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The roadside warriors

Portia Mlilo

Making a living along the a1 making ends meet

Approximately 15km south of Palapye, the A1 road dissects the sleepy settlement of Makoro.

On the outskirts of the village lies a Disease Control barrier beside which a number of entrepreneurs have set up makeshift stalls.

Depending on the season, they sell a variety of natural foods and snacks, including watermelons, peanuts, maize and mopane worms.

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With a steady stream of daily traffic moving up and down the country’s premier highway, the street sellers enjoy a frequent flow of customers.

Travelling back to Gaborone after a short visit to the second city recently, Voice Money’s Portia Mlilo took time out of her journey home to talk to these roadside warriors and find out how their businesses are going.

Keitumetse Maphanephane, 40, from Palapye

In 2008 my daughter was very ill and it was affecting my performance at work [Car Dealership Assistant] so I decided to quit.

It was very difficult to provide for my family so I started this business of selling field produce.

At first I bought a sack of peanuts and cowpeas in Francistown.

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In 2012, I managed to make profit and hire people to de-bush my field so that I can plough and sell watermelon, maize, beans, peanuts and cowpeas.

This business has helped me a lot.

The roadside warriors
Keitumetse Maphanephane

I pay for my children’s school fees and the elder one is doing her second year at tertiary.

Their father passed on in 2018 so I am now the breadwinner.

I also managed to build myself a house, which is connected with water and electricity.

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On a busy day I can make more than P1, 000.

The major problem we have is that we do not have a shelter so my business is affected during the rainy season.

Lesego Ndubo, 36, from Serowe

I used to sell clothes in Gaborone.

In 2018 on my way to Serowe I stopped by Makoro to buy peanuts and I realised there was no one selling food to these business people.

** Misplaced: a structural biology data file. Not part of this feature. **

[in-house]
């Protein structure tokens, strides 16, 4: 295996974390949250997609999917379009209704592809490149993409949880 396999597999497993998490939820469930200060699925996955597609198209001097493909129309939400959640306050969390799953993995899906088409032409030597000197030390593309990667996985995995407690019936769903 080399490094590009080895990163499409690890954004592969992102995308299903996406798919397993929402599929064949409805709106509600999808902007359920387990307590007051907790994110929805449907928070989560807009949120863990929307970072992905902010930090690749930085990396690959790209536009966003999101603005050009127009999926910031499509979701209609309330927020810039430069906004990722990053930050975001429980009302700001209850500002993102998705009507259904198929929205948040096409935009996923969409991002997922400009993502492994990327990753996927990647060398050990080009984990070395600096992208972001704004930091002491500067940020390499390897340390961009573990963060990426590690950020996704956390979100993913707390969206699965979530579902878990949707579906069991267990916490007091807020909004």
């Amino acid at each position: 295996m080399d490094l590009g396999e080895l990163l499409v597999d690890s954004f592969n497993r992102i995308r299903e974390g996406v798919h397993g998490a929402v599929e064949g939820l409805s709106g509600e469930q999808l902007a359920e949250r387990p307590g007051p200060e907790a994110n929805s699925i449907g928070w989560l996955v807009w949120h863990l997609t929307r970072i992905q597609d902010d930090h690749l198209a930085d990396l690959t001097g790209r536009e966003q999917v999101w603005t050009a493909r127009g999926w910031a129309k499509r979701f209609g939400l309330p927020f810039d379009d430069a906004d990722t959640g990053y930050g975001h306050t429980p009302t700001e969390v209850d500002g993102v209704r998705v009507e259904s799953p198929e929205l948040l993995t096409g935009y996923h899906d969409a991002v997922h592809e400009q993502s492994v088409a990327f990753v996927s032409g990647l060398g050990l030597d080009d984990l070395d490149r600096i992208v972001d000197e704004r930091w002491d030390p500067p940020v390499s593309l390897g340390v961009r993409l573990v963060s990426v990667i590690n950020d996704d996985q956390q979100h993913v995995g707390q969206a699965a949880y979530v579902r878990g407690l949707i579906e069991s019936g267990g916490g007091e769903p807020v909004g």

I started selling them lunch and breakfast.

I also buy peanuts in bulk in Mahikeng, South Africa and supply them.

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Lesego Ndubo

I make more profit on Saturday because that is when a lot of people travel and buy food from my stall.

Unlike my previous business, with this one I am sure of saving everyday and not having to wait for month end for people to pay.

I have even opened a savings account.

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I use the profit I make to provide for my parents.

Just last week I went to apply for their electricity connection and paid P1, 000.

Gaboratanelwe Blacky Thapelo, 32, from Palapye

After failing my Form 3 I decided to start farming.

I plough, producing watermelon, peanuts, maize and sell to people passing here.

During winter I buy produce from South Africa and sell mophane worms.

This business has really helped me because I managed to buy myself a car which I use to transport my produce from the fields.

The roadside warriors
Gaboratanelwe Thapelo

I have also built myself a modern house complete with running water and power.

I even take care of my three nieces, buying them uniform and paying for their school fees.

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On a busy day, especially towards month end, I make more than a thousand Pula.

I am currently saving to buy a van so that I can produce more and supply to other people in this business.

Ledirafetse Lokial, 72, from Palapye

I started this business in 2001 selling watermelons and peanuts.

Now the business has grown, I sell sweet reed, cowpeas, maize and mophane worms.

With the profit I make, I managed to build a house, connect water and electricity.

I have raised my seven children with the takings I make from this business and now they are working.

The roadside warriors
Ledirafetse Lokial

The major challenge we have is that there is no permanent structure to use to store our stock.

We use vacant veterinary officers’ houses but sometimes thieves break in and steal our products, which is a serious draw back.

Some company came here last year and promised to build a shelter for us but we are still waiting.

We only receive help from mobile network providers, who supply us with their big umbrellas.

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